Writer’s block.

I can’t tell you how many “cures” I have sought for this particular condition. I think it has to do with the way an author’s brain is wired. I can literally feel the gunk in there. It’s a pressure, like something in the center of my brain is expanding, trying to push its way of my skull.

Some people call it “creative constipation”; while I know a few people who seem to have shit for brains, it has nothing to do with their creativity.

It’s not a lack of ideas. It’s a lack of focus for those ideas. Ideas are somewhere it that gooey center. Getting at them and cleaning off the sticky mess is the problem.

Although I’ve yet to find anything that works, here is my list of strategies:

  1. Take my medication. I’m not embarrassed to admit that I’m on seizure-level doses of anti-depressants. Sometimes I miss a dose…or five. Of course, just taking one pill doesn’t bring me back to “normal”, but at least when my doctor asks if I am taking my meds I can say “yes”.
  2. Take a shower. The best ideas usually come to us in the shower….kind of like the pizza delivery guy always shows up when you’re on the can (or in the shower). Unfortunately, as far as the shower is concerned, I can only be so wet for so long, and my hair takes for-evah to dry.
  3. Listen to music. My problem is I am always looking for that particular sound that doesn’t exist and I end up wasting an afternoon discovering this. I’ve gone as far as to download music mixing software to try and make it before remembering that I am too impatient to follow the tutorials and not very musically inclined.
  4. Read. I’m ashamed to admit that since I’ve become an author, reading has become less of a pleasure to me. It’s hard to find the time or a subject that keeps me riveted, isn’t a beta I’m doing for another author, or isn’t strictly for research. Also, when I read I remind myself that I should be writing.
  5. Burn smelly (scented) candles, which may or may not set off my allergies. If the allergy thing happens, I’m down for the next 3 days and can’t stop sneezing long enough to write.
  6. Play video games. Twenty minutes can quickly become ten hours. Sometimes a game will give me the seed of an idea, but a seed needs a lot more stuff to grow into a flowering banana tree. More often, it’s a game I play a lot, and my levels and equipment are so maxed out, that I’m one-shotting über-bosses and tossing aside the super ultra-rare whose-a-muh-jiggit because I already have ten of them.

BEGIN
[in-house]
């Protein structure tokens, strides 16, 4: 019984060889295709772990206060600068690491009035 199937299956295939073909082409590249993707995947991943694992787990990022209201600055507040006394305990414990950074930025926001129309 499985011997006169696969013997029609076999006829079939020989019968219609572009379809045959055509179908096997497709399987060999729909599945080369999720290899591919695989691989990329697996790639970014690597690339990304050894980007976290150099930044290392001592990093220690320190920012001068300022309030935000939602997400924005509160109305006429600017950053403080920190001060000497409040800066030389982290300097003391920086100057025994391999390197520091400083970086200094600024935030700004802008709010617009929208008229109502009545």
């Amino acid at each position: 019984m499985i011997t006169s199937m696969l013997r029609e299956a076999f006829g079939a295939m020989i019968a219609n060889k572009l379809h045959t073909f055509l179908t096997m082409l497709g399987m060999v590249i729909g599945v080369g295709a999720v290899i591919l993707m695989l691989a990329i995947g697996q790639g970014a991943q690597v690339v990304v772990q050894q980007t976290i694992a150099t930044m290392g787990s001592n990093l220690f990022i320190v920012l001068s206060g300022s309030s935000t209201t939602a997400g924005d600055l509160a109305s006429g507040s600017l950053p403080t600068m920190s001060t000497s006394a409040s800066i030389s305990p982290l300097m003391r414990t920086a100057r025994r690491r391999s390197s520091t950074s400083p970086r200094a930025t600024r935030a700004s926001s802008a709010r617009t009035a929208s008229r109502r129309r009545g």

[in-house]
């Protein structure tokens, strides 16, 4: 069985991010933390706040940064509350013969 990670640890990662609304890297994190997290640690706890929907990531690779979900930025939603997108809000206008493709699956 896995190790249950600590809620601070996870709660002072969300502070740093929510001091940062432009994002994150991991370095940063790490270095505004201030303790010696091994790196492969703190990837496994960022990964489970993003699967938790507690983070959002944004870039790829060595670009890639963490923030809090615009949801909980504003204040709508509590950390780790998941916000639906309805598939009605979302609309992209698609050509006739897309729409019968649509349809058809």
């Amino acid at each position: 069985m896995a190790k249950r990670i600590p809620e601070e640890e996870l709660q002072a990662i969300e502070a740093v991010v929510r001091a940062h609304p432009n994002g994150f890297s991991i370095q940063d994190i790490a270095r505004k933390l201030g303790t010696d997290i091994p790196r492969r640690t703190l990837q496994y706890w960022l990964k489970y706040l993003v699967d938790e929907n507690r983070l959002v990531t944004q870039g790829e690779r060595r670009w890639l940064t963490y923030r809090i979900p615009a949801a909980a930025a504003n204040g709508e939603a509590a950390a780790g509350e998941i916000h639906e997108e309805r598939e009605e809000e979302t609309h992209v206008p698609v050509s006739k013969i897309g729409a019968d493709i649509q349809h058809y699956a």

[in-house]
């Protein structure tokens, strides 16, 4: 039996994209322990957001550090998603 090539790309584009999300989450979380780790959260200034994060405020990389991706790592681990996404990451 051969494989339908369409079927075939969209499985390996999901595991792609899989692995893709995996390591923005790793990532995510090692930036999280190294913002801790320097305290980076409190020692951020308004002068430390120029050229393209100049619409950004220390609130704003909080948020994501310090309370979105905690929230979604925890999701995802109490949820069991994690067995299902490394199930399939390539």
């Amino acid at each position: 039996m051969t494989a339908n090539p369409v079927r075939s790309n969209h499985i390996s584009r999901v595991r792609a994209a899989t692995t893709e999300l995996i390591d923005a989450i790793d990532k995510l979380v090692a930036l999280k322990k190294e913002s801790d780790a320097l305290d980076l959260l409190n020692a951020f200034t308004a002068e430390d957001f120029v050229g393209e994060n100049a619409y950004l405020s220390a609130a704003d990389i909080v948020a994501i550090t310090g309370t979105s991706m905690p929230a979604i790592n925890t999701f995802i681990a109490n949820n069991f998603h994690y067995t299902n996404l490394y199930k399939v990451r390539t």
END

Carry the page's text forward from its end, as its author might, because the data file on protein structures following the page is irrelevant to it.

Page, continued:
7. Call other authors and whine. This goes about as well as you’d expect.
  8. Cook. Since I don’t really like cooking, I spend the time thinking that I should be writing.
  9. Do other artsy things. Like video games, this can take up a lot of time before you know it. I mostly do digital art these days or find new ways to crash my film-editing software. Of course, I’m thinking about producing book trailers—for the book I should be writing—or covers—once again, for the book I should be writing.
  10. Write. Sometimes, strangely enough, this actually works. But when it doesn’t, it involves extensive tweaking of something I’ve already been trying to write and I end up showing a negative word count. Any author whose has ever gotten a one-star review knows that nothing’s quite as motivational as negative feedback (yeah, right).

Like everything else, I know it’ll pass eventually (no, sometimes I really don’t). And when (if) it does, my kid will want to show me her meme collection, my neighbor will come to my door, or I’ll hear that unmistakable retching of my bulimic cat about to barf all over the carpet. But it’s okay. That stuff has a limit—kid runs out of new memes, neighbor has stuff to do, and a cat can only hold so much volume. It would just be great if I could get all of that to happen when writing isn’t, but when writing is, those are temporary bumps in the road.

I don’t have any fixes for writer’s block, and I doubt if I did, they would work for anybody else. That’s the cool thing about writers and our (sometimes faulty) wiring. We’re all different, which ultimately makes our stories what they are: blood, sweat, and brain-poo… er, something like that, anyway.

About liablack

M/M Romance Author and Glorious Kaleidoscope of Fuckeduppery
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3 Responses to Writer’s block.

  1. J.C. says:

    Lia, hello . I am a great fan of your books. I am looking forward to more of them. This may sound a little strange, and I do not know if it will help with your block but have you tried Greyscale adult coloring books? I am on seisure meds too, and these books help calm my brain and also helps me think more clearly. All different kinds out there to chose from. Best done with Pastels. Just a thought, maybe some of the books can give ideas too. JC


    • liablack says:

      Oh, thank you, JC! No, I’ve never heard of them but I’ll check them out! Anything that can focus a noisy brain sounds like something I need. And if they are cool enough to give me added inspiration, I’m all for it. 🙂
      Actually the meds I’m on have seizure as a possible side-effect when the dosage is so high. Sometimes the cure is worse than the disease, I guess? :-p
      Thanks again for the suggestion! And thanks for reading my stuff!


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